Tomislav Nikolic, who has been elected as the president of Serbia, has managed to politically transform himself from an ultranationalist into a pro-EU populist while maintaining some of his hardline rhetoric.
Nikolic, 60, twice lost to Boris Tadic in presidential contests in 2004 and 2008 before defying opinion polls and analyst predictions in Sunday’s runoff vote.
Nikolic, whose nationalist allies have traditionally aligned with Russia, claimed that his election was “a turning point for Serbia” and promised to keep the country on a pro-European trajectory.
“Serbia will not turn away from the European path,” he said.
Nikolic started his political career in the ultra-nationalist Serbian Radical Party (SRS), where for a long time he served as the second-in-command to Vojislav Seselj, the party founder whose long-running trial on war crimes charges is ongoing at The Hague.
Between 1998 and 1999 Nikolic served as deputy prime minister under Serbia’s wartime leader Slobodan Milosevic after the Radicals formed a ruling coalition with Milosevic’s Socialists.
In late 2008, Nikolic suddenly broke ranks with the SRS over the party’s anti-EU stance, forming the Serbian Progressive Party (SNS), which ditched many of the SRS’s more extreme positions while drawing in many of its supporters.
Nikolic often projects a sullen demeanour, earning him the nickname “the Undertaker”, in part because he used to run a local cemetery.
Some suggest that the the married father of two and five-time grandfather conveys the image of a quiet, provincial bureaucrat.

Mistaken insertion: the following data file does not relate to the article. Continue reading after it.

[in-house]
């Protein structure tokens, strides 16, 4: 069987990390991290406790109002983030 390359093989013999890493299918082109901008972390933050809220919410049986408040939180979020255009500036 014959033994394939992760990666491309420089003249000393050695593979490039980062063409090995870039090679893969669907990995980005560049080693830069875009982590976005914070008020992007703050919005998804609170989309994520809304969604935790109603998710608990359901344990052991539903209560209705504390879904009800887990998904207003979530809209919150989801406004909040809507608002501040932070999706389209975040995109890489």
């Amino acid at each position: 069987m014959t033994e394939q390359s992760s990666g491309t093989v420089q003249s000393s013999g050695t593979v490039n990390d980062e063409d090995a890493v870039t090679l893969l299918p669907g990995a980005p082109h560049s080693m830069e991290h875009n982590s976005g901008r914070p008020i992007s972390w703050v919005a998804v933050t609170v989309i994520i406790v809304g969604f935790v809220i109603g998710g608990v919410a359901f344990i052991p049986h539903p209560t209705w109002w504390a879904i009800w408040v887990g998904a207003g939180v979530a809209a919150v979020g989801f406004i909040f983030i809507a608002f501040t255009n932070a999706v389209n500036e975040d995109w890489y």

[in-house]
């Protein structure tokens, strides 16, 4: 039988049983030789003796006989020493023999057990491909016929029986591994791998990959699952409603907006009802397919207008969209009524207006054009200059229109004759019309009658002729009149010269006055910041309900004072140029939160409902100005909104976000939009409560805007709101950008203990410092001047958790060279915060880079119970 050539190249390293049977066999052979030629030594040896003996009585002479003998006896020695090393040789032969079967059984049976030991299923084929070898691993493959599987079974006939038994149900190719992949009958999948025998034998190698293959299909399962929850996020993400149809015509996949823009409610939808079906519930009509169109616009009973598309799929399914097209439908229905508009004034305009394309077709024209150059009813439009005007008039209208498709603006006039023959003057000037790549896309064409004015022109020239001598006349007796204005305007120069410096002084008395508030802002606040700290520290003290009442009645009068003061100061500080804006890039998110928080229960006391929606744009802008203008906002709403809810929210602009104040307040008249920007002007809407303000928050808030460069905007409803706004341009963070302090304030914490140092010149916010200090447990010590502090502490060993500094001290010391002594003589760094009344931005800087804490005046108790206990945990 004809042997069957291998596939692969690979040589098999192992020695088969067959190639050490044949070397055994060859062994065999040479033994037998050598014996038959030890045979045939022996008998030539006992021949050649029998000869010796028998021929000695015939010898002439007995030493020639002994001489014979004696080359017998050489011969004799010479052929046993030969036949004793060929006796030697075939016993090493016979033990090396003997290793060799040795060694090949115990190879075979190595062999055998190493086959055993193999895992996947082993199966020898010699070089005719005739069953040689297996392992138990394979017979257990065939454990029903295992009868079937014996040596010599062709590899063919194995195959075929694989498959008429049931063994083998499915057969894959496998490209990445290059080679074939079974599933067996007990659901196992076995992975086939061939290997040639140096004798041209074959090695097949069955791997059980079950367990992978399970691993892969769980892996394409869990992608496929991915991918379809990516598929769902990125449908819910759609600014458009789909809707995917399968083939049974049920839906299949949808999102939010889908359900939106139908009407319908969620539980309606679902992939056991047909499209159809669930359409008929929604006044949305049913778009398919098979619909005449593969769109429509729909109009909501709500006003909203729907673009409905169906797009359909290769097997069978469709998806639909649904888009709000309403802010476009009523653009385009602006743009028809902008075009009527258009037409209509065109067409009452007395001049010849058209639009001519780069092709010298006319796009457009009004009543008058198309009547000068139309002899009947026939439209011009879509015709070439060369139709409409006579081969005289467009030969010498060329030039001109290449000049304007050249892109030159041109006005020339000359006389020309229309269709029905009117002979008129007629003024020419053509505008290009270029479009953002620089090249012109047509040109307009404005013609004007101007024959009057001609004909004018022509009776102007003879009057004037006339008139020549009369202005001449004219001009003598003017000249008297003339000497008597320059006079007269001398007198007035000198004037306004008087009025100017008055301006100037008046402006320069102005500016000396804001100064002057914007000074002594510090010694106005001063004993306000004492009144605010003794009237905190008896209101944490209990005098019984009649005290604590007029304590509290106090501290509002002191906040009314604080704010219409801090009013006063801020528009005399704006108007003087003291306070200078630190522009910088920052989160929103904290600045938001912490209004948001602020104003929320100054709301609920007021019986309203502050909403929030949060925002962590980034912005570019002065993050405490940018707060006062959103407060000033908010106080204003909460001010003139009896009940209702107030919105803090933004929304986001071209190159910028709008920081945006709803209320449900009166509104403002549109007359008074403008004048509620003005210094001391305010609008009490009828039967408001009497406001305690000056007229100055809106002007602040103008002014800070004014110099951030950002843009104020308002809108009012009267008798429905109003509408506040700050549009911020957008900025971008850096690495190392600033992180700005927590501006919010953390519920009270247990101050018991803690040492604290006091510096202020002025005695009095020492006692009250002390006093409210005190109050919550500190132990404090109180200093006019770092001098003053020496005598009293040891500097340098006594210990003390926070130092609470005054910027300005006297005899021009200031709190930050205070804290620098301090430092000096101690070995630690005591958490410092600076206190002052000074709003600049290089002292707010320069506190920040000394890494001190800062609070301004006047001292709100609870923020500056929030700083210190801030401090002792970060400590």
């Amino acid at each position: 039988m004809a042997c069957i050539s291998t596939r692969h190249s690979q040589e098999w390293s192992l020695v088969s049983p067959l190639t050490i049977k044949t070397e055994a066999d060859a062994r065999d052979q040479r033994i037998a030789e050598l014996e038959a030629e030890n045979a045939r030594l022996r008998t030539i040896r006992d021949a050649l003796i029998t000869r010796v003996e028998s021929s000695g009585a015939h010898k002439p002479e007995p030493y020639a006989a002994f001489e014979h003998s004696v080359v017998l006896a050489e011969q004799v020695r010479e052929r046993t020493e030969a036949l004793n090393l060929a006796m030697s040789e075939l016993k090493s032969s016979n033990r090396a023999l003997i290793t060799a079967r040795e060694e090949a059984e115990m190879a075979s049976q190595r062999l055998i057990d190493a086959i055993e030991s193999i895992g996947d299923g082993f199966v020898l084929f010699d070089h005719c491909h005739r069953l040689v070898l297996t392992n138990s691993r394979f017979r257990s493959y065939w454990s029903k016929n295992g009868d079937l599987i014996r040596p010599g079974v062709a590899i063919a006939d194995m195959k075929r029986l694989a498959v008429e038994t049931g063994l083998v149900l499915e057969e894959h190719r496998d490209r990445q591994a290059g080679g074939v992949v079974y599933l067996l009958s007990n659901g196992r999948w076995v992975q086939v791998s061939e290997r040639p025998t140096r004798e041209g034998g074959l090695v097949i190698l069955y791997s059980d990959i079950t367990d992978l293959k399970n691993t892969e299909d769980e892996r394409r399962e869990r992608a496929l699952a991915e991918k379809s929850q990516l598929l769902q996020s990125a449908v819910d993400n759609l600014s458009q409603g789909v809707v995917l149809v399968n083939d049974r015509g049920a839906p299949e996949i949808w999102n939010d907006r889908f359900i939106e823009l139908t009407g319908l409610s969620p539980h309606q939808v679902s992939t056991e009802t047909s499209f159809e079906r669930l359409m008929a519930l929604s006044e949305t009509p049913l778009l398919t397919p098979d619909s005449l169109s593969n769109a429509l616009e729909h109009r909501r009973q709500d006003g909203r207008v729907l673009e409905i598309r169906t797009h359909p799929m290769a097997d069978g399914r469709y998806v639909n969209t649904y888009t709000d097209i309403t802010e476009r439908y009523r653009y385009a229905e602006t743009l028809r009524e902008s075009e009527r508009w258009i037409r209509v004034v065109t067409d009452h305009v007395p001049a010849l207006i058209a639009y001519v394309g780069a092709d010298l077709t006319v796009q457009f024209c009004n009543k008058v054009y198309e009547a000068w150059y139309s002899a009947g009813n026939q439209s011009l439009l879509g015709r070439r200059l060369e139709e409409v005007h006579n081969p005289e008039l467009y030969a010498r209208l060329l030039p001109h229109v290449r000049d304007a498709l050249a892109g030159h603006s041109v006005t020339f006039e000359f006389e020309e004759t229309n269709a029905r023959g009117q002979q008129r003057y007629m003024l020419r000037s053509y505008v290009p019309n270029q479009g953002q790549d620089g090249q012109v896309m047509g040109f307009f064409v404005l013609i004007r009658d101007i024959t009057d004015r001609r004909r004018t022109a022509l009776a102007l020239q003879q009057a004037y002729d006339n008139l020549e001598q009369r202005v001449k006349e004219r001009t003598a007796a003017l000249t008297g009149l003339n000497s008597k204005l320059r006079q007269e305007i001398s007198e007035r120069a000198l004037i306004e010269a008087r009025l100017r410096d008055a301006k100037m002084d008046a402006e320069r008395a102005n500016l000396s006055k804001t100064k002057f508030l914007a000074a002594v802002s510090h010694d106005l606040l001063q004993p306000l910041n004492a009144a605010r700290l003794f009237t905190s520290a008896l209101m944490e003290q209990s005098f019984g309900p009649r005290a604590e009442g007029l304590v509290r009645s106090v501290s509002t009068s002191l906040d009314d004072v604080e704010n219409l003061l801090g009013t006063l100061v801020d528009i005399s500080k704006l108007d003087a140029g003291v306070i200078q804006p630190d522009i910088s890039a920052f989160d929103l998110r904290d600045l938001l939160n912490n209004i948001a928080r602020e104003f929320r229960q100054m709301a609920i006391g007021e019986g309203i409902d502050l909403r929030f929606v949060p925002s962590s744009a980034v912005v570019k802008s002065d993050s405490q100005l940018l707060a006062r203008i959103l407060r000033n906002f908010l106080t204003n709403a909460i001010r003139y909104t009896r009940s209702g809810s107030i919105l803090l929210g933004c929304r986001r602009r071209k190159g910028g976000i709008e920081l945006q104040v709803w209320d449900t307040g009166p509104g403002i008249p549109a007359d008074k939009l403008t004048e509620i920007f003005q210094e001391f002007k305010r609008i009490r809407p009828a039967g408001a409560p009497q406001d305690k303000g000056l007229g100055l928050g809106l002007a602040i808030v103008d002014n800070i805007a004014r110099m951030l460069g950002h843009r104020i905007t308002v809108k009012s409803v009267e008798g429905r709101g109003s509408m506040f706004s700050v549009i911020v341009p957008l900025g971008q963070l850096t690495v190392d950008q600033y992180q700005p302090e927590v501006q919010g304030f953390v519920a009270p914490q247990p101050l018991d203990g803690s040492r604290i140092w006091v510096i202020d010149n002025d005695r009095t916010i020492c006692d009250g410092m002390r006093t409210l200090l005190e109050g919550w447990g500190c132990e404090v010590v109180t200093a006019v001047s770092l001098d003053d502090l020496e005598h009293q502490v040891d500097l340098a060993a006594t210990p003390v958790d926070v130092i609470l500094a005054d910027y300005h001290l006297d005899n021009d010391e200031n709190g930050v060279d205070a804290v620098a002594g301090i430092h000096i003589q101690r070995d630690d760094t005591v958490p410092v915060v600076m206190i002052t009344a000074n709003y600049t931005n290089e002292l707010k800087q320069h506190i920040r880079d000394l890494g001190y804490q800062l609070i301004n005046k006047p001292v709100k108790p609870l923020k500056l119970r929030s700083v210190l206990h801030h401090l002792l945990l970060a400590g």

His hobby is making traditional Serbian brandy, known as sljivovica, on his farm in the village of Bajcetina in central Serbia, where he also likes to pick wild mushrooms and herbs.
And he boasts on his website that he is a good singer.
But he is not a rousing public speaker, and he often makes what some consider reckless statements, once saying that Serbia “would be better off as a Russian province” than as an EU member.
Nowadays, he says that while he loves Russia – “it is in my heart and no one can take Russia away from me” – he has become a convert to the European cause, backing integration into the union.
‘Serbia will protect its people’
But Nikolic has said in the past he will not join the 27-member bloc at any cost, and has vowed to defend Serbian interests in the breakaway province of Kosovo, which declared independence from Belgrade in 2008 and is still home to a large Serbian minority.
“We want to join the EU. It has projects, jobs and investments for us,” he once told an election rally. “But if they say, you can join the EU, but Kosovo is not yours, (then) thanks a lot, good-bye.”
The European Union has made resolution talks between Serbia and Kosovo, initiated by Tadic, a precondition of any future Serbian membership of the bloc.
Although Nikolic largely dropped Kosovo as an issue in his winning campaign, choosing to focus on economic issues and corruption, he said after his victory that the vote showed Serbia “will protect its people in Kosovo”.
Despite winning the presidency, Nikolic’s party could still find itself excluded from government despite winning the most seats in parliamentary elections earlier this month.
Serbia’s Socialists, who finished third in the vote, said on Sunday that Nikolic’s victory did not mean they would renege on a coalition deal with Tadic’s Democratic Party.